On Framing Art

After all his technical mastery has whipped and cudgeled the demon of inspiration into a worthy picture, the artist is faced with the dismaying proposition of framing it, usually at the last minute–the submission deadline looming with a spectral menace in the haunted house of his slovenly procrastination. However, with just a little advance planning and adherence to a few basic principles, framing is a relatively simple problem to solve. Find a framer whose workmanship and design taste you can trust, KEEP IT SIMPLE, and include the cost of framing in the price you charge for a finished work.

Framing protects a picture from unrelenting environmental pressures, such as air pollution and the ultraviolet spectrum of light, which are usually taken care of by glazing and matting (varnishing is the artist’s–not the framer’s–responsibility). It also presents the picture in a special “sacred” space, commanding the viewer’s shift of focus to a heightened aesthetic awareness, where the frame outlines and isolates that special space from its surroundings. Finally, it makes a picture relatively inaccessible, so that the artist stops working on it, which is the only true definition of “finished”. Once these provisions are satisfied, the artist’s framing responsibilities are done.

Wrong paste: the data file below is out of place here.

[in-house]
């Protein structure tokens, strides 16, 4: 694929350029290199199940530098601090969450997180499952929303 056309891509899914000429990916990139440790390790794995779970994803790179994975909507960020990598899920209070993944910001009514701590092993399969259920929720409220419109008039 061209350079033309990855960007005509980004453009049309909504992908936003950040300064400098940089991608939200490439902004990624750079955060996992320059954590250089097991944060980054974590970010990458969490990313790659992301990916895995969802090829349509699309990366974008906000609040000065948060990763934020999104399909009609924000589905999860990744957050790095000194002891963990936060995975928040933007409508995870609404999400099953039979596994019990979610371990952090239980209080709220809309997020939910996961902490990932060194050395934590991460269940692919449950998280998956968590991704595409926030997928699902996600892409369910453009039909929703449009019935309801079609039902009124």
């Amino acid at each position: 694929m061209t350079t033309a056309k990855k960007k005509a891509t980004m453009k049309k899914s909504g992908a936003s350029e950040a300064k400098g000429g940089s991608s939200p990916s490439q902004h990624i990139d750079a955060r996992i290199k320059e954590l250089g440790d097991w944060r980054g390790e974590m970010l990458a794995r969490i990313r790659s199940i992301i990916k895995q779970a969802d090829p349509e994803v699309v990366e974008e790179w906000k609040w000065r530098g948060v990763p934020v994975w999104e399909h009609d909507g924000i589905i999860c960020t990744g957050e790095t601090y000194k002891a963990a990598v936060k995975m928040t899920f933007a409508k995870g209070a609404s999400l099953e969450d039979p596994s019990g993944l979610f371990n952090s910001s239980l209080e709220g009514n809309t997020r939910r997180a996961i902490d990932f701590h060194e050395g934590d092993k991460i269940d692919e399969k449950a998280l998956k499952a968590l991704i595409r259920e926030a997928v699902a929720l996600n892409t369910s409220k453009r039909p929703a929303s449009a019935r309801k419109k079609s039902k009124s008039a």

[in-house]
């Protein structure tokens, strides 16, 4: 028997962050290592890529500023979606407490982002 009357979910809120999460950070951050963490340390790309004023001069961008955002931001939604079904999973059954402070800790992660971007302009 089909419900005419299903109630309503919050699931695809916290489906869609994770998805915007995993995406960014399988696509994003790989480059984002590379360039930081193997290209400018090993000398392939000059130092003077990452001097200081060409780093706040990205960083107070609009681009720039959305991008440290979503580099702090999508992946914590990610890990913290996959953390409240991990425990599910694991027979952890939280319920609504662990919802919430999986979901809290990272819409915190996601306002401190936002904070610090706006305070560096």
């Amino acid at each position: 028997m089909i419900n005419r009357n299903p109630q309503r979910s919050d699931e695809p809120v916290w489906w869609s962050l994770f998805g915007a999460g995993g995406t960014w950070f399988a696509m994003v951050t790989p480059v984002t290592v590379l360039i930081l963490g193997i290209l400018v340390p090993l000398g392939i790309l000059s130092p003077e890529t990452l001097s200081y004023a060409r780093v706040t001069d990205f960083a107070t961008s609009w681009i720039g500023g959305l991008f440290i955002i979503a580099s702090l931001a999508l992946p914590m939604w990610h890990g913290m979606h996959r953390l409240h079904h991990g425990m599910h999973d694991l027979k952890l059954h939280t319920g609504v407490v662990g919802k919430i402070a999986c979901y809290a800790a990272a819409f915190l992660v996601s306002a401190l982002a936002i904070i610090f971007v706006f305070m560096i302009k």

It is an entirely foolish exercise in narcissism to agonize over whether one’s drawing or painting is “overwhelmed” by the frame–if that is actually the case, then the picture is certainly a bad one. If someone won’t buy because the frame is unacceptable, the artist should be ready to take the picture from the frame at a (slight) discount. Despite normal aesthetic considerations, the artist’s presentation should be as simple (and inexpensive) as possible, with the bulk of his care going to the protection of the piece, and the buyer’s responsibility is to frame according to their personal decorative taste.

 

Doug Riggs

originally posted 11/ 07/11

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